What Makes Lawyers Tick?®

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This post is a reprint of an article that I wrote for the ABA’s “Legal Career Central” website. It was originally published on November 15, 2015: The Lawyer Personality: Why Lawyers Are Skeptical I’ve been gathering data on lawyers’ personalities since the early 1980’s. Personality traits are typically measured on a percentile scale ranging from zero % to 100%. When large samples of the general public are tested, individuals’ scores on a given…
To those of you who have been followers of my blog, I offer an apology for going silent. It’s been almost two years since my last post here. That hiatus is the result of a combination of factors–(1) a very busy consulting practice; (2) some personal issues (aging parents) that had higher priority; and (3) I’ve been blogging over at the ThomsonReuters Legal Executive Institute website. For your convenience, I’ll be posting my LEI blog posts…
In talking to law firm leaders these days, what I am hearing most frequently are their concerns about disruptive change and its impact on their ability to maintain a profitable and competitive firm. One consequence of this increased focus on change is that rank-and-file partners are being asked to do more with less—to take on additional roles, step up their performance, be better at the things they never had to be good at before. This…
As I’ve talked with law firm leaders over the past six months, increasingly I’ve heard them describe a troubling list of symptoms that they’re seeing in their lawyers. In their own words, here’s what they’re observing: Malaise, complacency, burnout, an attitude of hopelessness, weariness, a “giving up” mindset; Increased conflict; not playing nicely in the sandbox; Failure to reach out to the best talent to staff a matter—sticking instead with their most familiar colleagues; Increased…
Baby Boomers are beginning to retire. In the legal profession, one microcosm of that trend is that managing partners are beginning to retire. In the old days, managing partners were mainly full-time lawyers who also carried out administrative responsibilities part-time. But in more recent years, the role has grown into a full-blown leadership role with much greater demands. Many of the firm leaders who have announced their upcoming retirements have been in office for ten…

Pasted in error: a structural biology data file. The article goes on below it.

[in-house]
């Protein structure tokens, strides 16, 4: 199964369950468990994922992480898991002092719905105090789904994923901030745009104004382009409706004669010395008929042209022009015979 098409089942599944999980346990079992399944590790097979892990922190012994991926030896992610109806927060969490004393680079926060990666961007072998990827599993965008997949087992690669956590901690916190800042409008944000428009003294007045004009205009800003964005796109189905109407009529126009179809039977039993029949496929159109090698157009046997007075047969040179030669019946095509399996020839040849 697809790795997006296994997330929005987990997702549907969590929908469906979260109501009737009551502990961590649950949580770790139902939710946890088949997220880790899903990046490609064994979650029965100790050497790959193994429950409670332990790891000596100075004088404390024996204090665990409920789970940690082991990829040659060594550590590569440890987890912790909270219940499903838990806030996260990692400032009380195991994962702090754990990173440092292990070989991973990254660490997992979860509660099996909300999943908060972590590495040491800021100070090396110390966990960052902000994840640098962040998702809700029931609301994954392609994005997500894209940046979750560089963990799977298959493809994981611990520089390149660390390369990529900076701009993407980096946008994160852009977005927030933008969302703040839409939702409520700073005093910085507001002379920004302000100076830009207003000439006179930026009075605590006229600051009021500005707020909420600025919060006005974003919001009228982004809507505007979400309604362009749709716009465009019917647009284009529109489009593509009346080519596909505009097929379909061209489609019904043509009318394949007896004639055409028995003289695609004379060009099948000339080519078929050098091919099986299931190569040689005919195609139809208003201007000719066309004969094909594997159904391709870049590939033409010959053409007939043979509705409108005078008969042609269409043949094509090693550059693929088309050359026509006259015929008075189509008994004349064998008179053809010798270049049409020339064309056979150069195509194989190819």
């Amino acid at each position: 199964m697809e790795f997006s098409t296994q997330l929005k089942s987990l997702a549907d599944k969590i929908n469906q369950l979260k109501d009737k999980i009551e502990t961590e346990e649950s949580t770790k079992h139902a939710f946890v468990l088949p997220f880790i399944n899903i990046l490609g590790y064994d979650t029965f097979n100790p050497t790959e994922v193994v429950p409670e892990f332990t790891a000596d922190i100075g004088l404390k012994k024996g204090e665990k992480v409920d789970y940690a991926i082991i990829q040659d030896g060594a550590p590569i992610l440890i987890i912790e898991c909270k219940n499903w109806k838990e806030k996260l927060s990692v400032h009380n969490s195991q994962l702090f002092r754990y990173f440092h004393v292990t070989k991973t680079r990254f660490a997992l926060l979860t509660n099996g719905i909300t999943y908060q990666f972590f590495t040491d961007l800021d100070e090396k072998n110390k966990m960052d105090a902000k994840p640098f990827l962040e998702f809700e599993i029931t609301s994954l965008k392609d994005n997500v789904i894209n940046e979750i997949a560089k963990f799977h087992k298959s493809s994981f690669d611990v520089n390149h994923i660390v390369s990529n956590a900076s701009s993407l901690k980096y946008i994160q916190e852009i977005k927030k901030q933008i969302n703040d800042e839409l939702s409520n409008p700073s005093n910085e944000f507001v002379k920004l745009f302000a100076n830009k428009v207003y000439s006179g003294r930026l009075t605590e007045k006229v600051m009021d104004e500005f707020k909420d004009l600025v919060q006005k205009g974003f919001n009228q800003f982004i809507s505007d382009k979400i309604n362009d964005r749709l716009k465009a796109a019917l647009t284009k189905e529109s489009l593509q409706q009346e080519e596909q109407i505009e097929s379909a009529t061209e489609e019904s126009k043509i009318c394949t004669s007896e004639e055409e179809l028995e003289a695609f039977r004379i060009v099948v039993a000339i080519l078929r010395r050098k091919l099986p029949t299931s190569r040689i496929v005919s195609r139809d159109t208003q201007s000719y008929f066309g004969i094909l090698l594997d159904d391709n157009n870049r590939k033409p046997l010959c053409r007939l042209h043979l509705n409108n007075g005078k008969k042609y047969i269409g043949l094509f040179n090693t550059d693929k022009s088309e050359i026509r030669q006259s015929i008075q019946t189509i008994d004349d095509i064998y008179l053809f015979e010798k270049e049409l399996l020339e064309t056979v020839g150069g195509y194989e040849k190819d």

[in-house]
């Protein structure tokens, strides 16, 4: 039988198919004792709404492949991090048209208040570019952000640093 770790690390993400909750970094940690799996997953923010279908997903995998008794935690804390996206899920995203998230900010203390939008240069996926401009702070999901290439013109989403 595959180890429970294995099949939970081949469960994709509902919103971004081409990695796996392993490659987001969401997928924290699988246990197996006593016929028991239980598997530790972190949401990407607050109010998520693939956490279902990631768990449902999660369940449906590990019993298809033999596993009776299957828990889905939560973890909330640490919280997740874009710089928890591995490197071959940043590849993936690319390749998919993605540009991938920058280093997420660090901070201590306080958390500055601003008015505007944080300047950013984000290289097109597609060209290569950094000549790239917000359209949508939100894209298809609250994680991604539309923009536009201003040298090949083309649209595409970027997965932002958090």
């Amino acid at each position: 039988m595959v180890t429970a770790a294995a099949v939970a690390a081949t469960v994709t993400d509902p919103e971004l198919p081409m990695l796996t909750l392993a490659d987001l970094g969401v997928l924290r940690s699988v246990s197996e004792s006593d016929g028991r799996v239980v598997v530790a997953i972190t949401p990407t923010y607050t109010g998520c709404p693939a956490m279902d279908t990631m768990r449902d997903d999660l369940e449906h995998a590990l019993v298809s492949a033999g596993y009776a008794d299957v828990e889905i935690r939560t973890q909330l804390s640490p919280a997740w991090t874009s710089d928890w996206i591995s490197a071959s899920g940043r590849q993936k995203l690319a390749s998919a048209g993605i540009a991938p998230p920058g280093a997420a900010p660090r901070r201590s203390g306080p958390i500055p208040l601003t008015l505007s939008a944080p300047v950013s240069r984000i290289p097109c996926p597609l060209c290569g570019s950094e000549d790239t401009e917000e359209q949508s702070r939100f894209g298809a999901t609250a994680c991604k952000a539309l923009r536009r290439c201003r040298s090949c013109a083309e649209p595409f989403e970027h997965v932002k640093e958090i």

In three previous posts, I’ve discussed the psychology of how to hold partners accountable. I focused primarily on approaches that work well with individuals. In this post, I want to introduce you to three approaches that are more strategic, and work well with teams, groups or an entire firm. As a consequence, they have broader reach and impact. Each one is based on relatively recent research and has a sound, scientific foundation. Each one has…
In a previous post (Accountability 101 – Part two) I mentioned that to achieve accountability on the part of partners, you need to: Use a buy-in approach. Avoid either coercive or “incentivizing” approaches. Be proactive, not reactive. Use multiple interventions, not just one. In this post, I want to address the third point, “Use multiple interventions, not just one”. Use multiple interventions, not just one: Changing human behavior is not easy—we are creatures of habit,…
This is part two of a series of posts on partner accountability. To recap, in order to achieve accountability, you need to: Use a buy-in approach. Avoid either coercive or “incentivizing” approaches. Be proactive, not reactive. Use multiple interventions, not just one. In a previous post (http://www.lawyerbrainblog.com/?p=198), I explained the importance of the buy-in approach. In this post, I want to address the second point, “Be proactive, not reactive.” Once I explain this,…
How do you “hold partners accountable?” It’s the beginning of the year, and many law firm leaders are still struggling to get their partners to complete some of the non-billable tasks that are vital to the firm’s success. In the past several weeks, I’ve spoken to a number of law firm leaders who have raised the accountability issue. One managing partner expressed concern that his partners weren’t billing enough hours, and he wanted to hold…
I’ve been gathering data on lawyers’ personalities since the early 1980’s. Personality traits are typically measured on a percentile scale ranging from zero % to 100%. When large samples of the general public are tested, individuals’ scores on a given trait typically form a classic bell curve, with the mean average for any given trait hovering around the 50th percentile. But lawyers are different. As I have written about elsewhere, there are a number of…